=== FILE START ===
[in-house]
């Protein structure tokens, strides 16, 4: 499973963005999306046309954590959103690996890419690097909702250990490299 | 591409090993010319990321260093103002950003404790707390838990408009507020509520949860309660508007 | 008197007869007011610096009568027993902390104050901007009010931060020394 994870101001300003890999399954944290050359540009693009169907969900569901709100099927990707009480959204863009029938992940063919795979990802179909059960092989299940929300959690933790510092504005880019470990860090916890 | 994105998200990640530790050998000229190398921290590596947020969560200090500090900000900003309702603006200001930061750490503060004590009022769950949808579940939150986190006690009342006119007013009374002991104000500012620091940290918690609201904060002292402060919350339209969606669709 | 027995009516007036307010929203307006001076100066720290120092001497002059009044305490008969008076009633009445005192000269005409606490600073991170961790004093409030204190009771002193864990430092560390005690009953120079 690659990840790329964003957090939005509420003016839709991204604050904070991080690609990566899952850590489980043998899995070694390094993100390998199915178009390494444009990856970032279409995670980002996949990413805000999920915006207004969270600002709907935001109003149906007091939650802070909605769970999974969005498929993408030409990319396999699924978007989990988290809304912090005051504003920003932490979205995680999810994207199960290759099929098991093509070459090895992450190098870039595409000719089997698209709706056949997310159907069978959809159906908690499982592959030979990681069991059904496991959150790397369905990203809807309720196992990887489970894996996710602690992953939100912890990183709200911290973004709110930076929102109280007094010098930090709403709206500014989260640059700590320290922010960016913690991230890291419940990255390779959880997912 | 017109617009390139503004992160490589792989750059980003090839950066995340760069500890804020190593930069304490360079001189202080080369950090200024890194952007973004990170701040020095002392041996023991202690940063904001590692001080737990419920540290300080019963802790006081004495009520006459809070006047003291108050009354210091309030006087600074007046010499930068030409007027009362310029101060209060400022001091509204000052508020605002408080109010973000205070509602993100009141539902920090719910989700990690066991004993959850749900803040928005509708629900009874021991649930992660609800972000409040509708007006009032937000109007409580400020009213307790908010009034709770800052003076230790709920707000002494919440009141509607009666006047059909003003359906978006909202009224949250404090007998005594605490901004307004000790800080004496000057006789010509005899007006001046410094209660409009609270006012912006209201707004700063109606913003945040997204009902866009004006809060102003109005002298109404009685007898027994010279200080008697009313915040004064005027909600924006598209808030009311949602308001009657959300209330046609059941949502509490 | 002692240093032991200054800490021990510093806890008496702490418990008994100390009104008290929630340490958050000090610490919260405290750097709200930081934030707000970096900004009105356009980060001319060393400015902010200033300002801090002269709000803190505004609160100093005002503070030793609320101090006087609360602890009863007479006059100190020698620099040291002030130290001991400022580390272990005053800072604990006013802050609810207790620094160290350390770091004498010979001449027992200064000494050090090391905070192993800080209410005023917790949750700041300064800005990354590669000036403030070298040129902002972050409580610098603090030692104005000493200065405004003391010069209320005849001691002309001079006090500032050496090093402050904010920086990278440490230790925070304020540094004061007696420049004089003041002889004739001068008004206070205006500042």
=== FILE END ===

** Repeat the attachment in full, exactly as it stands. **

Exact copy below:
[in-house]
């Protein structure tokens, strides 16, 4: 499973963005999306046309954590959103690996890419690097909702250990490299 | 591409090993010319990321260093103002950003404790707390838990408009507020509520949860309660508007 | 008197007869007011610096009568027993902390104050901007009010931060020394 994870101001300003890999399954944290050359540009693009169907969900569901709100099927990707009480959204863009029938992940063919795979990802179909059960092989299940929300959690933790510092504005880019470990860090916890 | 994105998200990640530790050998000229190398921290590596947020969560200090500090900000900003309702603006200001930061750490503060004590009022769950949808579940939150986190006690009342006119007013009374002991104000500012620091940290918690609201904060002292402060919350339209969606669709 | 027995009516007036307010929203307006001076100066720290120092001497002059009044305490008969008076009633009445005192000269005409606490600073991170961790004093409030204190009771002193864990430092560390005690009953120079 690659990840790329964003957090939005509420003016839709991204604050904070991080690609990566899952850590489980043998899995070694390094993100390998199915178009390494444009990856970032279409995670980002996949990413805000999920915006207004969270600002709907935001109003149906007091939650802070909605769970999974969005498929993408030409990319396999699924978007989990988290809304912090005051504003920003932490979205995680999810994207199960290759099929098991093509070459090895992450190098870039595409000719089997698209709706056949997310159907069978959809159906908690499982592959030979990681069991059904496991959150790397369905990203809807309720196992990887489970894996996710602690992953939100912890990183709200911290973004709110930076929102109280007094010098930090709403709206500014989260640059700590320290922010960016913690991230890291419940990255390779959880997912 | 017109617009390139503004992160490589792989750059980003090839950066995340760069500890804020190593930069304490360079001189202080080369950090200024890194952007973004990170701040020095002392041996023991202690940063904001590692001080737990419920540290300080019963802790006081004495009520006459809070006047003291108050009354210091309030006087600074007046010499930068030409007027009362310029101060209060400022001091509204000052508020605002408080109010973000205070509602993100009141539902920090719910989700990690066991004993959850749900803040928005509708629900009874021991649930992660609800972000409040509708007006009032937000109007409580400020009213307790908010009034709770800052003076230790709920707000002494919440009141509607009666006047059909003003359906978006909202009224949250404090007998005594605490901004307004000790800080004496000057006789010509005899007006001046410094209660409009609270006012912006209201707004700063109606913003945040997204009902866009004006809060102003109005002298109404009685007898027994010279200080008697009313915040004064005027909600924006598209808030009311949602308001009657959300209330046609059941949502509490 | 002692240093032991200054800490021990510093806890008496702490418990008994100390009104008290929630340490958050000090610490919260405290750097709200930081934030707000970096900004009105356009980060001319060393400015902010200033300002801090002269709000803190505004609160100093005002503070030793609320101090006087609360602890009863007479006059100190020698620099040291002030130290001991400022580390272990005053800072604990006013802050609810207790620094160290350390770091004498010979001449027992200064000494050090090391905070192993800080209410005023917790949750700041300064800005990354590669000036403030070298040129902002972050409580610098603090030692104005000493200065405004003391010069209320005849001691002309001079006090500032050496090093402050904010920086990278440490230790925070304020540094004061007696420049004089003041002889004739001068008004206070205006500042």